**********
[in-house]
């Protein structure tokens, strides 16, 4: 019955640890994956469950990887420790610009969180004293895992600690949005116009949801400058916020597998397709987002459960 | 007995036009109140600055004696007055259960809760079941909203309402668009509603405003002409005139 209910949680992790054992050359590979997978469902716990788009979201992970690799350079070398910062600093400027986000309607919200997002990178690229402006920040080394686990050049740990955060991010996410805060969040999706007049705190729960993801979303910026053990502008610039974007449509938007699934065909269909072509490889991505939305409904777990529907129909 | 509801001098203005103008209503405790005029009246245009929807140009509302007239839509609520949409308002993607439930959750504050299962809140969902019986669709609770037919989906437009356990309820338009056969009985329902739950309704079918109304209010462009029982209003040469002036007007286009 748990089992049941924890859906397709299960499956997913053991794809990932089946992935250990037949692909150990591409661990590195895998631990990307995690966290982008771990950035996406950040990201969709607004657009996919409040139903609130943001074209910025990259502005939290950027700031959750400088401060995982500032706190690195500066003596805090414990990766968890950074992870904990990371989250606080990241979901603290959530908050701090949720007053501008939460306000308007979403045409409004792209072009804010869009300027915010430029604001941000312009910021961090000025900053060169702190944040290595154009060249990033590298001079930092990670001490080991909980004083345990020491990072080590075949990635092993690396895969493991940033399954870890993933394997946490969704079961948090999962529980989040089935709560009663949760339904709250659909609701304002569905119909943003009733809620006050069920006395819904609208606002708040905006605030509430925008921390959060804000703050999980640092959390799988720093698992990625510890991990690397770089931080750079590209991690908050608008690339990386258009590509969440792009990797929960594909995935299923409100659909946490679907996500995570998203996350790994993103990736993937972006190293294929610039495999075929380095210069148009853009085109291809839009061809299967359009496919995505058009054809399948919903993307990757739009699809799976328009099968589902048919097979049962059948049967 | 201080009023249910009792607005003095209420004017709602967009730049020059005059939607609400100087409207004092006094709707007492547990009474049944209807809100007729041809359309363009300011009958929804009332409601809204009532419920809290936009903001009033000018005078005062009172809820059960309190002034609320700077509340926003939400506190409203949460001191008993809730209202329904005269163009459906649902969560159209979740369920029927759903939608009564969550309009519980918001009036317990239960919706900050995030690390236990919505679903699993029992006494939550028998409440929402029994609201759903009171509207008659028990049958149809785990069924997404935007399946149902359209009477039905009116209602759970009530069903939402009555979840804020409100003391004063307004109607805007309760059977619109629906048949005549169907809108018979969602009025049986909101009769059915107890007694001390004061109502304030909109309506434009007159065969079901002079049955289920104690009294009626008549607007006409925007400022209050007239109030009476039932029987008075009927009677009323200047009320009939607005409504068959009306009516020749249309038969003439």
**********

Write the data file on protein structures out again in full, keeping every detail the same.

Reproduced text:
[in-house]
């Protein structure tokens, strides 16, 4: 019955640890994956469950990887420790610009969180004293895992600690949005116009949801400058916020597998397709987002459960 | 007995036009109140600055004696007055259960809760079941909203309402668009509603405003002409005139 209910949680992790054992050359590979997978469902716990788009979201992970690799350079070398910062600093400027986000309607919200997002990178690229402006920040080394686990050049740990955060991010996410805060969040999706007049705190729960993801979303910026053990502008610039974007449509938007699934065909269909072509490889991505939305409904777990529907129909 | 509801001098203005103008209503405790005029009246245009929807140009509302007239839509609520949409308002993607439930959750504050299962809140969902019986669709609770037919989906437009356990309820338009056969009985329902739950309704079918109304209010462009029982209003040469002036007007286009 748990089992049941924890859906397709299960499956997913053991794809990932089946992935250990037949692909150990591409661990590195895998631990990307995690966290982008771990950035996406950040990201969709607004657009996919409040139903609130943001074209910025990259502005939290950027700031959750400088401060995982500032706190690195500066003596805090414990990766968890950074992870904990990371989250606080990241979901603290959530908050701090949720007053501008939460306000308007979403045409409004792209072009804010869009300027915010430029604001941000312009910021961090000025900053060169702190944040290595154009060249990033590298001079930092990670001490080991909980004083345990020491990072080590075949990635092993690396895969493991940033399954870890993933394997946490969704079961948090999962529980989040089935709560009663949760339904709250659909609701304002569905119909943003009733809620006050069920006395819904609208606002708040905006605030509430925008921390959060804000703050999980640092959390799988720093698992990625510890991990690397770089931080750079590209991690908050608008690339990386258009590509969440792009990797929960594909995935299923409100659909946490679907996500995570998203996350790994993103990736993937972006190293294929610039495999075929380095210069148009853009085109291809839009061809299967359009496919995505058009054809399948919903993307990757739009699809799976328009099968589902048919097979049962059948049967 | 201080009023249910009792607005003095209420004017709602967009730049020059005059939607609400100087409207004092006094709707007492547990009474049944209807809100007729041809359309363009300011009958929804009332409601809204009532419920809290936009903001009033000018005078005062009172809820059960309190002034609320700077509340926003939400506190409203949460001191008993809730209202329904005269163009459906649902969560159209979740369920029927759903939608009564969550309009519980918001009036317990239960919706900050995030690390236990919505679903699993029992006494939550028998409440929402029994609201759903009171509207008659028990049958149809785990069924997404935007399946149902359209009477039905009116209602759970009530069903939402009555979840804020409100003391004063307004109607805007309760059977619109629906048949005549169907809108018979969602009025049986909101009769059915107890007694001390004061109502304030909109309506434009007159065969079901002079049955289920104690009294009626008549607007006409925007400022209050007239109030009476039932029987008075009927009677009323200047009320009939607005409504068959009306009516020749249309038969003439």